Attendance from the other side of the Atlantic Ocean gave stronger emphasis to the "World" term in the title.

My personal mission this year was to talk about a framework for testing Kamailio as a tool for developers and maintainers of the project: kamailio-tests. The main concept was that early tests that are not focused on a specific business logic (as we all have in our projects) and can be automated will be beneficial to Kamailio's reliability. We want to defer end-to-end testing to later stages, because they are expensive.

To provide a uniform infrastructure where to run the tests, without requiring permanent test environments, we use Docker for this. This is, of course, not the only possible approach, e.g. you could dynamically spawn VMs, AWS EC2s, etc. But Docker can run on your laptop as well as on a full-fledged CI environment, and this makes it easier to use for the developers.

Please take a look at the slides for more details. The feedback has been great so far, and this proved various points:

1. Conferences for developers are not paid holidays for IT guys, but opportunities for knowledge sharing and collaboration (I would say, in particular if Open Source is in the equation).

2. "Functional" or "component" testing is needed by many, but we haven't a mature solution yet.

3. Docker in RTC is less a fancy technology borrowed by other IT areas and more an everyday tool.

Some have already volunteered to help me improve kamailio-tests, and their point of view will be very useful. More on this project in the future.

Around the topic of testing, in this case not Kamailio itself but more the business logic built around it, there have been interesting insights from Sebastian Damm (sipgate) and Alex Sosic (evosip). 

Sebastian presented an approach that benefits from moving the Kamailio routing logic from the native language to KEMI with Lua ( Alex presented a way to verify the routing logic is going through the expected paths, again with Docker, and sipp.

KEMI is an extension of Kamailio that allows developers to write the routing logic in high level languages, like Lua, Python, JS and others. Anedoctical experience made me think Lua was the most popular, while apparently Python is. For what concerns Lua in the RTC world, I wrote a few notes in February:

The advantages of working with a high level language are obvious: easier to read and maintain, it's easier to test the functions in isolation, and also easier to involve developers without specific knowledge in Kamailio's routing logic script. They will still need to understand how Kamailio works though, and the underlying protocols, so unless you're doing something extremely basic, it's not a complete abstraction from how Kamailio manages its role as "programmable SIP Proxy".

I have tons of notes from Kamailio World, but if I wait to go through all of them before writing something here, there will be the 2019 edition to talk about. So here's at least a part I.

Monday, 5 February 2018

The interesting case of Lua in RTC world

An interesting pattern that caught my attention is the role that Lua is gaining in the RTC (Real-Time Communications) world.

Lua is a small-footprint programming language, powerful while keeping a simple syntax.

I’ve been using Lua to script dialplan actions for FreeSWITCH since about 2014. It has provided me with a way to define relatively complex logic and speed up the definition of FS’ behaviour.

Delegating this type of logic to a scripting language had several advantages, such as:
  • It’s easier to read and understand than native dialplans or native routing logic.
  • Makes unit testing of the dialplan possible/easier.
  • Allows changing some pieces of logic easily, in many cases preventing expensive reload of modules or restart of applications.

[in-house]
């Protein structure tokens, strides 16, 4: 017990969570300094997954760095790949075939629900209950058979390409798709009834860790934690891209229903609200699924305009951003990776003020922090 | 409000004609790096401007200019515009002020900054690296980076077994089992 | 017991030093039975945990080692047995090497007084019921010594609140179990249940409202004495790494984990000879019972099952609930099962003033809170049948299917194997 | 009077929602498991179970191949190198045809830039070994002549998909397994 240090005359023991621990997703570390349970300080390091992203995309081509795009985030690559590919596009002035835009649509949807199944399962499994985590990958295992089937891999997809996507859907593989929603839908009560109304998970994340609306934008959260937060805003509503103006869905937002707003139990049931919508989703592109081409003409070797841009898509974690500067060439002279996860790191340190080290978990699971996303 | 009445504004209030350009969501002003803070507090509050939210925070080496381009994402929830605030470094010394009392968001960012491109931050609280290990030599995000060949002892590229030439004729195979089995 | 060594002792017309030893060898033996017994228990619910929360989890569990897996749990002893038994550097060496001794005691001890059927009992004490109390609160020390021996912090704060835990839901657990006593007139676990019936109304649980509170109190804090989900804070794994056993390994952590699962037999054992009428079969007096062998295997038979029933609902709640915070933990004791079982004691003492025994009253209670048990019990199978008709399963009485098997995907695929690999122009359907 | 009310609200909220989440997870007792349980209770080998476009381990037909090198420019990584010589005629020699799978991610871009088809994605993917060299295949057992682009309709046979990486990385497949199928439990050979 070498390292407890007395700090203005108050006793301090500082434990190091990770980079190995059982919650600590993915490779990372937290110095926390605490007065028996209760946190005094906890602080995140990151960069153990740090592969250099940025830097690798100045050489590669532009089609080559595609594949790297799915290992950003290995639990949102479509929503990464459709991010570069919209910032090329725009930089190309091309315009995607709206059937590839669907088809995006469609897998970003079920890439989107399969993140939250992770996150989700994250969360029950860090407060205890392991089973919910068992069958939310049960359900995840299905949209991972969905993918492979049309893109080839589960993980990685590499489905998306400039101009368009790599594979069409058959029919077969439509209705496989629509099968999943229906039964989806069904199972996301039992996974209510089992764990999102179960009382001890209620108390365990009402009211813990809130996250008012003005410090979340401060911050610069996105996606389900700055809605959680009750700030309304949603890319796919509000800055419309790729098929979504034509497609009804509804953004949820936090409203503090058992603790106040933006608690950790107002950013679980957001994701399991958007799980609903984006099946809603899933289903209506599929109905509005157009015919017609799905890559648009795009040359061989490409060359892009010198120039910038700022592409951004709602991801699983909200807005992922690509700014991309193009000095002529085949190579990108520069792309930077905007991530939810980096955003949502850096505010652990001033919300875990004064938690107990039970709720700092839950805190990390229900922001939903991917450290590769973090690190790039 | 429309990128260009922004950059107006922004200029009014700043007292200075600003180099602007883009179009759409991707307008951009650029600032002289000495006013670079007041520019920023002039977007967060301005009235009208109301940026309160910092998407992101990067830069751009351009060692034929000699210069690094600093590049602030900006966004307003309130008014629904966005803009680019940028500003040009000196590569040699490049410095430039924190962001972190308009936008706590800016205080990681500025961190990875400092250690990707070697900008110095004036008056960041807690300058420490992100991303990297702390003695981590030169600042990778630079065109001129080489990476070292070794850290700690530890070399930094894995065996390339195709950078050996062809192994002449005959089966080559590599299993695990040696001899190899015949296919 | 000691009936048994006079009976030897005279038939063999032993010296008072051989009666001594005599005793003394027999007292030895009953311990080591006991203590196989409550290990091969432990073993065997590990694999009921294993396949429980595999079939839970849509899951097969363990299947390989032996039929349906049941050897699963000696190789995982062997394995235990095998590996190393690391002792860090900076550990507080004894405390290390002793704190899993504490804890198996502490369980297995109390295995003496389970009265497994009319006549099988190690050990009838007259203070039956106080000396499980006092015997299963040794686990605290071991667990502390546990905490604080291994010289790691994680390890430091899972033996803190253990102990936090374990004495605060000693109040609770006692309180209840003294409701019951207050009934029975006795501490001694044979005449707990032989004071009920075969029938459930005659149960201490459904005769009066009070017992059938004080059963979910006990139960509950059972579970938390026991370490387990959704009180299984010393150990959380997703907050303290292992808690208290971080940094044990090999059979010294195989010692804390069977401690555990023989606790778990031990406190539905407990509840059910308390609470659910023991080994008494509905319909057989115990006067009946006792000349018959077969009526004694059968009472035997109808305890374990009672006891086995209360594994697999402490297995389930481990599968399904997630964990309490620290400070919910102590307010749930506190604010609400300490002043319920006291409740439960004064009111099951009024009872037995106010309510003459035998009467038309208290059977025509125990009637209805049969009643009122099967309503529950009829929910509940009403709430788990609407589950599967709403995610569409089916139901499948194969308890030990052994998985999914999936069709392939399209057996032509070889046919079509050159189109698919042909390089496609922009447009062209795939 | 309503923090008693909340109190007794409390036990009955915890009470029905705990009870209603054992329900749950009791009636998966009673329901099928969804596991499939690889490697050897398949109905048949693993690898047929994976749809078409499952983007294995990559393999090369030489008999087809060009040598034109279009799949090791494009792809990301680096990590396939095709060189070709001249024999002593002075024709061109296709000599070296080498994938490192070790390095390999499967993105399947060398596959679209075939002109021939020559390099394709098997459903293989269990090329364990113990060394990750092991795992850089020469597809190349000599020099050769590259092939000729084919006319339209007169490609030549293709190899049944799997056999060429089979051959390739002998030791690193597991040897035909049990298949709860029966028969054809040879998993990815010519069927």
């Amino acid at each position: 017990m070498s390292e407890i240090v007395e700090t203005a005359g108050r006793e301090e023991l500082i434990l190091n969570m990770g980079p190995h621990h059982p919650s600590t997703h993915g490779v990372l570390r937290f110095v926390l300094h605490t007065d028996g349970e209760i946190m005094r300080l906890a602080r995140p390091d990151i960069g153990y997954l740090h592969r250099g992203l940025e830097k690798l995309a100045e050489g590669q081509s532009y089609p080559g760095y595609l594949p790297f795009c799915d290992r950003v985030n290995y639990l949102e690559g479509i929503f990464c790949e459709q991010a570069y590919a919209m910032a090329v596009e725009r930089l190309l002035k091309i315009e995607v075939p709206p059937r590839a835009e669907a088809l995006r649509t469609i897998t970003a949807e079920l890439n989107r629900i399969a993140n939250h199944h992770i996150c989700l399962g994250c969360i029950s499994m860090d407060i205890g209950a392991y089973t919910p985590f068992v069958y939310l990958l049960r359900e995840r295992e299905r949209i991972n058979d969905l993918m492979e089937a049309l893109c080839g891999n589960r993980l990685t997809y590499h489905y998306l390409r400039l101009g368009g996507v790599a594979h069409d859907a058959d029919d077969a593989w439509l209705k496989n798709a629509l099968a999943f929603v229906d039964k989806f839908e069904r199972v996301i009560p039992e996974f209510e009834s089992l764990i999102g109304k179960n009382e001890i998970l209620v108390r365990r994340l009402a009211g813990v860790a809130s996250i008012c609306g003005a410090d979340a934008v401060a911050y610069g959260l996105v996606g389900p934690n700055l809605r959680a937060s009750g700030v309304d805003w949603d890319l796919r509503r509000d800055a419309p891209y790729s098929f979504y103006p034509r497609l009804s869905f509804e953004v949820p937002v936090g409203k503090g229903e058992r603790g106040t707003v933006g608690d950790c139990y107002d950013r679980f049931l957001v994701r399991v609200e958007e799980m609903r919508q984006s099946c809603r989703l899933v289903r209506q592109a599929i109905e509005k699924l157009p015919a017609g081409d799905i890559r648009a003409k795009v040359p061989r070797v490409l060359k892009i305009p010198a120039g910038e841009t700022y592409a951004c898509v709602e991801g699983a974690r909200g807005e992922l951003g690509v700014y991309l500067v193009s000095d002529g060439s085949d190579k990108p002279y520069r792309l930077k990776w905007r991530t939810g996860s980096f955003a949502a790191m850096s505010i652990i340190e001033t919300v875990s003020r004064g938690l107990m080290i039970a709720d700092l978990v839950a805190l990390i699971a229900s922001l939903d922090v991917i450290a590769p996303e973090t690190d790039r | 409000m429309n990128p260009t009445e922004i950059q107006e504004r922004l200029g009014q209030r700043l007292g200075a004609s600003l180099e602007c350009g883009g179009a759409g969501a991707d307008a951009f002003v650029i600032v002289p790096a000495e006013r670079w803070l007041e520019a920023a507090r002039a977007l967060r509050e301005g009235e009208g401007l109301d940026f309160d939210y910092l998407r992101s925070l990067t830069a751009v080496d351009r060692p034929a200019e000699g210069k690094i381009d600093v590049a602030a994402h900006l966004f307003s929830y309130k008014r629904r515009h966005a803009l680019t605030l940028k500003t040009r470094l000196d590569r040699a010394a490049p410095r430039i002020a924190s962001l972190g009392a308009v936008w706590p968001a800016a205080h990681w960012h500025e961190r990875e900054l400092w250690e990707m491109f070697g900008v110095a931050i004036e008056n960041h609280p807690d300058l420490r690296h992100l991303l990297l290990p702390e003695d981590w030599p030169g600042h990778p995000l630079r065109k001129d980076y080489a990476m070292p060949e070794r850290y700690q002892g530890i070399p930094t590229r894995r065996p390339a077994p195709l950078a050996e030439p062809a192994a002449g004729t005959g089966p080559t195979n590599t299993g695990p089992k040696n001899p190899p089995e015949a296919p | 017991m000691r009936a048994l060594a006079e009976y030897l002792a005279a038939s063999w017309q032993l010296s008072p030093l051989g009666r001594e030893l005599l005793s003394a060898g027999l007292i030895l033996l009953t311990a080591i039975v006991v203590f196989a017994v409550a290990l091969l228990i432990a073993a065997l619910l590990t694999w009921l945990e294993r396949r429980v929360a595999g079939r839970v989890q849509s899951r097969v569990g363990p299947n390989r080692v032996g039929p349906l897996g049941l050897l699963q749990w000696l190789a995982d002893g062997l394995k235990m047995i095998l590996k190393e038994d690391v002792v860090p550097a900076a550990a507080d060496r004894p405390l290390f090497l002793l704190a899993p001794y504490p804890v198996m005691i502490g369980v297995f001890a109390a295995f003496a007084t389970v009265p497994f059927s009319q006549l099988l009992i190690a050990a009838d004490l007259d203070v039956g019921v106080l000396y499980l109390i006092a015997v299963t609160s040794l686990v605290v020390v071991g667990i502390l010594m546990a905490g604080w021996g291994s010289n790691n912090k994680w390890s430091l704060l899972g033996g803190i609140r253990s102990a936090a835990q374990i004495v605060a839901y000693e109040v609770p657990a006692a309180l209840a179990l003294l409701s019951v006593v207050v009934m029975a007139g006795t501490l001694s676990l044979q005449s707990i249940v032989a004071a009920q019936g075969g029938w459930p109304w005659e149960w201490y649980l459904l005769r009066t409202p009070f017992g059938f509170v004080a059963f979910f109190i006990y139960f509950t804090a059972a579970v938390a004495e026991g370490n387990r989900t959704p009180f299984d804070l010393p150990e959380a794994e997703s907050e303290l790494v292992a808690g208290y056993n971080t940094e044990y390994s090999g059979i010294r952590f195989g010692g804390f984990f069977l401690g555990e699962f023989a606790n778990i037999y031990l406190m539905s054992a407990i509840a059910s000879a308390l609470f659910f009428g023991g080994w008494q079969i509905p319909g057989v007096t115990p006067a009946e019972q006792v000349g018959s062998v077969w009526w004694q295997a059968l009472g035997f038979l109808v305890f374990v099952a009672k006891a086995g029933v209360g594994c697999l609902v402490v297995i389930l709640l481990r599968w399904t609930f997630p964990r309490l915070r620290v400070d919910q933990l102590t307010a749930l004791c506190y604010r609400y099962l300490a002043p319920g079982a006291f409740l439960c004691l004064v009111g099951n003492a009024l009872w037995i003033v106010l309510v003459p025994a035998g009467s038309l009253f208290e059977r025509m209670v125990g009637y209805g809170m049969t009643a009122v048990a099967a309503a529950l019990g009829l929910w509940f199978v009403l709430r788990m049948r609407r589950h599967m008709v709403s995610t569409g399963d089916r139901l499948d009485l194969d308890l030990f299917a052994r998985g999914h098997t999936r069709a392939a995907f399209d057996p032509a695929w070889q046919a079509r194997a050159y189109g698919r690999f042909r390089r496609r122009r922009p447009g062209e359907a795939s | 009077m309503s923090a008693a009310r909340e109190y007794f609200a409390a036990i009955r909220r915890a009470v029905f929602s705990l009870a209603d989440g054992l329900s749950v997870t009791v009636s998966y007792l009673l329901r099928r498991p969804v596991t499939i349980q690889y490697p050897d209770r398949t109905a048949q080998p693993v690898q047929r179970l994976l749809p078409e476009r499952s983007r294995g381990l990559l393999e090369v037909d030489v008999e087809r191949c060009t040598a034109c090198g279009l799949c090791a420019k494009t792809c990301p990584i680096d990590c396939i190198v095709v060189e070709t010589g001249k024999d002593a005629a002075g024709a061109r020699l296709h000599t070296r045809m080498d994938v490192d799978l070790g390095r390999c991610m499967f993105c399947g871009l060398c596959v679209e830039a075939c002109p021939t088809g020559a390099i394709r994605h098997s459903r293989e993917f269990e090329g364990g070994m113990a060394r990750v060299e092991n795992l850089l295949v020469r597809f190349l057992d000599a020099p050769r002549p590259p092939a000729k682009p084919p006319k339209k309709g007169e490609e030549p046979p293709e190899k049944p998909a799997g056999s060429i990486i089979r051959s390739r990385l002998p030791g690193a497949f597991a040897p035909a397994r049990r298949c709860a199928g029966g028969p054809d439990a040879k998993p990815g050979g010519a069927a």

I’ve been using Lua for Kamailio as well. Kamailio is an open source programmable SIP Proxy. In a specific case, some bits of the routing logic required regex processing and was expecting to change often: an ideal case for an external script to do that work.
When the logic changes, it’s sufficient to instruct Kamailio to reload the script, and from that moment on the new requests being processed will use the new logic.

Recent versions of Kamailio though add a framework called KEMI. This opens up new possibilities, and also provides support for many other scripting languages, python being the most popular, JS, Squirrel. Still, Lua appears to provide the fastest implementations (with no observable performance degradation) while others have limitations. Python, as you can imagine, provides a rich set of functions and libraries, but it’s not as performant and the reload mechanism currently has some issues.

Wireshark, a tool to capture and analyse network activity, exposes a useful API for Lua. You can use the API to define your own Wireshark dissector (which you’ll need to install as a plugin). This has performance limitations in comparison with dissectors written in C - and so it’s recommended for prototyping only - but still can solve your problem perfectly. Out of need, I wrote a Wireshark dissector for HEP, a binary protocol used in the Homer environment. Homer is an open source framework for the monitoring and analysis of Real-Time Communications.

Last weekend a new interesting case was presented by Lorenzo Miniero at FOSDEM. The target application was Janus, an open source framework to build WebRTC gateways.

Janus allows to build applications by defining the transport and business logic as plugins, on top of the core that implements the WebRTC stack.
It’s written in C and so far users needed to write plugins with that language. The Janus developers have introduced the possibility to write plugins in Lua.

In his presentation Lorenzo explains also in detail what approach is best to use for a Real-Time application to interact with single threaded language like Lua in an asynchronous context.

Just a funny note: Lua uses a double dash for commenting out a line: '--'. Be careful when you watch diffs in a terminal because a removed comment will start with '- --‘ and may not the easiest thing to interpret (experiences may vary depending on the terminal, of course!).